CAPP may face even deeper funding cuts
Published: Thursday, September 5, 2013 at 9:09 p.m.
Last Modified: Thursday, September 5, 2013 at 9:09 p.m.
After talk earlier this year of reinstating the money that was cut from Alachua County's Community Agency Partnership Program for this fiscal year, the county now may reduce funding for the social services program even more for the upcoming fiscal year.
Through CAPP, the county gives money to nonprofits that aim to reduce poverty by providing various services involving health care, food and children's education and more.
On Thursday, the County Commission approved a tentative plan for fiscal year 2014 that allocates around $962,000 for CAPP, compared to $983,000 for the current fiscal year.
Fiscal year 2013 included a 15 percent cut in CAPP funding compared to the approximately $1.16 million that the county allotted for CAPP in fiscal year 2012.
The commission hasn't yet approved a final budget for the new fiscal year, which begins Oct. 1.
The commission approved most of the CAPP Advisory Board's FY14 recommendations Thursday, although instead of going with the $1.16 million funding level recommended by the advisory board, county commissioners went with a funding level of $962,000.
Commissioners Mike Byerly and Susan Baird voted against the motion. While Baird isn't a fan of CAPP, Byerly supports it but voted against the proposal because he felt the funding level was too low.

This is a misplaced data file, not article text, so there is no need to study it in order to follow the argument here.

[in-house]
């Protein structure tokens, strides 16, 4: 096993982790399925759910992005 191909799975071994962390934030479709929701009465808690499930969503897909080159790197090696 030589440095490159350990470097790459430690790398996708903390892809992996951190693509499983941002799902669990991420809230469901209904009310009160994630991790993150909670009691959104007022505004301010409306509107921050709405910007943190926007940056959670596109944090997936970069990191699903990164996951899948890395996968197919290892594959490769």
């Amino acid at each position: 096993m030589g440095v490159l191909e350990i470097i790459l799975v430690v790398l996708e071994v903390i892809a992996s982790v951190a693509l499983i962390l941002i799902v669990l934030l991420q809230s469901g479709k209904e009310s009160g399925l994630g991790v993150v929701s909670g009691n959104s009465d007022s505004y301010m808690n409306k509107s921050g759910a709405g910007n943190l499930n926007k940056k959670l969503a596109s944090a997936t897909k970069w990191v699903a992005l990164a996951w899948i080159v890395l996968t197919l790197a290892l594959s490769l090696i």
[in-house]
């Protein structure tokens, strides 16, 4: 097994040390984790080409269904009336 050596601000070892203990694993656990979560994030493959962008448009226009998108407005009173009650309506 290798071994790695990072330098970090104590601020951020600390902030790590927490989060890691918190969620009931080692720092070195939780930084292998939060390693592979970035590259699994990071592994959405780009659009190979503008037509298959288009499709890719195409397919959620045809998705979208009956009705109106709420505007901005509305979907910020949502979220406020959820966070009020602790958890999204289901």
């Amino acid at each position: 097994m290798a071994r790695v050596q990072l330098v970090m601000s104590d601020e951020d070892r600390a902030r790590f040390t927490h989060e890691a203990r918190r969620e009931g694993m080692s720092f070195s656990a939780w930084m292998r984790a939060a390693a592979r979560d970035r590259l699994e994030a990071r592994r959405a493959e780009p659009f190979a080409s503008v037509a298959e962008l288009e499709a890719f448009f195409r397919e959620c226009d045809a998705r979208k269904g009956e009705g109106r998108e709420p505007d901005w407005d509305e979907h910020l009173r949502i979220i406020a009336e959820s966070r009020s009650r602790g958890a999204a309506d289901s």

Byerly said he wouldn't support it because this level of funding doesn't do enough to meet the community's need for the kinds of social services CAPP oversees. He wanted to restore CAPP funding to its previous level after the FY13 cut and instead the county is poised to further reduce it.
Byerly outlined the importance of CAPP, saying that supporting programs which provide social services helps build this community into the kind in which people want to live.
“We don't hurt our economy by taxing our citizens to provide for the people who can't provide for themselves,” he said.
During Tuesday's meeting, Baird said the government has a responsibility to fulfill its core priorities, which include maintenance, capital improvements and roadwork, before helping nonprofit groups using taxpayer dollars. She said she has nothing against the organizations that receive funding from CAPP, but she believes the county has bigger issues it needs to deal with first.
Baird did suggest the commissioners eliminate about $42,000 in funding from the FY14 plan meant to be allocated to Planned Parenthood of North Florida, pointing out that some of the things it does go against many people's values.
“I just don't feel that would be a great program to support,” she said.
The commission kept the funding for Planned Parenthood intact.
Keith Blanchard of the Boys & Girls Club of Alachua County told the commission how important its financial support is to the organization and the children it helps, especially in difficult economic times.
“This is the hardest period we've ever gone through and yet the demand for our service has never been greater,” he said.
Terry Fleming, chair of the CAPP Advisory Board, told the board that CAPP is a good way to go about funding social services in the community and dismissed the notion that the program is a way to give money to charity.
“This isn't funding charities,” he said. “This is providing contracted services.”
Contact Morgan Watkins at 338-3104 or firstname.lastname@example.org.
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